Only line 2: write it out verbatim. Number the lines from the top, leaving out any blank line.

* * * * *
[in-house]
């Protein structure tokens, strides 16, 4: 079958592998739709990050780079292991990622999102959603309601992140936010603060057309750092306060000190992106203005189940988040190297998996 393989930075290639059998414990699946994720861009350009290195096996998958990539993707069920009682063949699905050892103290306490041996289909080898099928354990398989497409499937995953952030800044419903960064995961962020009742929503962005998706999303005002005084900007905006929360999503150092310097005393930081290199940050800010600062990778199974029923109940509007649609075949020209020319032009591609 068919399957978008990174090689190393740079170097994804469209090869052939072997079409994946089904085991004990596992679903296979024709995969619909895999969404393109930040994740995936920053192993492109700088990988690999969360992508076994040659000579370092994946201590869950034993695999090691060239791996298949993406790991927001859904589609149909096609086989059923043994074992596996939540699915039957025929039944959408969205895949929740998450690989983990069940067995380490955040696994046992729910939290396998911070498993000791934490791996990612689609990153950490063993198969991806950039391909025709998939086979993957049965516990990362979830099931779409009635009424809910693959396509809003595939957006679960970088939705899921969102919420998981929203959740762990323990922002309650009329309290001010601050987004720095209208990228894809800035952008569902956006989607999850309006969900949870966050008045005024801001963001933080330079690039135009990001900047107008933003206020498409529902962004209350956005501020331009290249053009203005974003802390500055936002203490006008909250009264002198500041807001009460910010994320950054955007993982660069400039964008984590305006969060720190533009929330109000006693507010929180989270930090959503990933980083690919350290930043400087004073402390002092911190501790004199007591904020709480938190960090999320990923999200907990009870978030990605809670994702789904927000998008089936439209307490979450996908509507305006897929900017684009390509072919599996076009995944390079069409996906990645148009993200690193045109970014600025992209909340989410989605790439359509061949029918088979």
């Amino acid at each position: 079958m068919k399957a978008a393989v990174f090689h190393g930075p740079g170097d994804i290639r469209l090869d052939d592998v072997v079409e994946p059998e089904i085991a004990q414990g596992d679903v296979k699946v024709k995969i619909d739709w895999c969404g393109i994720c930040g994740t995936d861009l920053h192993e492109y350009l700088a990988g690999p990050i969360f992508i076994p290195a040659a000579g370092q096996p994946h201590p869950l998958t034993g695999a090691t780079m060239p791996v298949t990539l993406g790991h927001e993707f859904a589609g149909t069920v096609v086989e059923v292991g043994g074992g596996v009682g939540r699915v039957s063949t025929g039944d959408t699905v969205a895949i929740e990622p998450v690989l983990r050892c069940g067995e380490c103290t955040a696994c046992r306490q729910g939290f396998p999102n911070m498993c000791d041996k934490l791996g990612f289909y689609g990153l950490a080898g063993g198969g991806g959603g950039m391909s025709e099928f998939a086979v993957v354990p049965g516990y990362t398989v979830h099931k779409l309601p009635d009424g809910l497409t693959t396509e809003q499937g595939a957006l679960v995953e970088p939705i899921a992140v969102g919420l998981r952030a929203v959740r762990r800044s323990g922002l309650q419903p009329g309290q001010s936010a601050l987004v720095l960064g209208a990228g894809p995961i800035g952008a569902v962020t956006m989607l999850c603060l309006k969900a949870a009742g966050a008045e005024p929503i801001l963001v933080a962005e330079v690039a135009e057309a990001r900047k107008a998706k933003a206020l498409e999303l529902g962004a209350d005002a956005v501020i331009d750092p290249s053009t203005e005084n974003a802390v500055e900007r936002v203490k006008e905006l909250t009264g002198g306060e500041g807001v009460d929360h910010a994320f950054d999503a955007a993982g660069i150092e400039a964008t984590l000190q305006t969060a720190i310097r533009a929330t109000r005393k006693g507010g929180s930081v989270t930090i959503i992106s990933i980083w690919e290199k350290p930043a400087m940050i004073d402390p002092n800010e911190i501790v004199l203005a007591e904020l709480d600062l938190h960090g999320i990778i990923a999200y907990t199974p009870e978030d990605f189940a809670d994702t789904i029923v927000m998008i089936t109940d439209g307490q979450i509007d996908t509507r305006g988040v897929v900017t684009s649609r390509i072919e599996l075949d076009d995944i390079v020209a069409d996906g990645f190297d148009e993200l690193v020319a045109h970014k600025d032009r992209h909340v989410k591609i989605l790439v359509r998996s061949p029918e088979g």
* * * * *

């Protein structure tokens, strides 16, 4: 079958592998739709990050780079292991990622999102959603309601992140936010603060057309750092306060000190992106203005189940988040190297998996 393989930075290639059998414990699946994720861009350009290195096996998958990539993707069920009682063949699905050892103290306490041996289909080898099928354990398989497409499937995953952030800044419903960064995961962020009742929503962005998706999303005002005084900007905006929360999503150092310097005393930081290199940050800010600062990778199974029923109940509007649609075949020209020319032009591609 068919399957978008990174090689190393740079170097994804469209090869052939072997079409994946089904085991004990596992679903296979024709995969619909895999969404393109930040994740995936920053192993492109700088990988690999969360992508076994040659000579370092994946201590869950034993695999090691060239791996298949993406790991927001859904589609149909096609086989059923043994074992596996939540699915039957025929039944959408969205895949929740998450690989983990069940067995380490955040696994046992729910939290396998911070498993000791934490791996990612689609990153950490063993198969991806950039391909025709998939086979993957049965516990990362979830099931779409009635009424809910693959396509809003595939957006679960970088939705899921969102919420998981929203959740762990323990922002309650009329309290001010601050987004720095209208990228894809800035952008569902956006989607999850309006969900949870966050008045005024801001963001933080330079690039135009990001900047107008933003206020498409529902962004209350956005501020331009290249053009203005974003802390500055936002203490006008909250009264002198500041807001009460910010994320950054955007993982660069400039964008984590305006969060720190533009929330109000006693507010929180989270930090959503990933980083690919350290930043400087004073402390002092911190501790004199007591904020709480938190960090999320990923999200907990009870978030990605809670994702789904927000998008089936439209307490979450996908509507305006897929900017684009390509072919599996076009995944390079069409996906990645148009993200690193045109970014600025992209909340989410989605790439359509061949029918088979």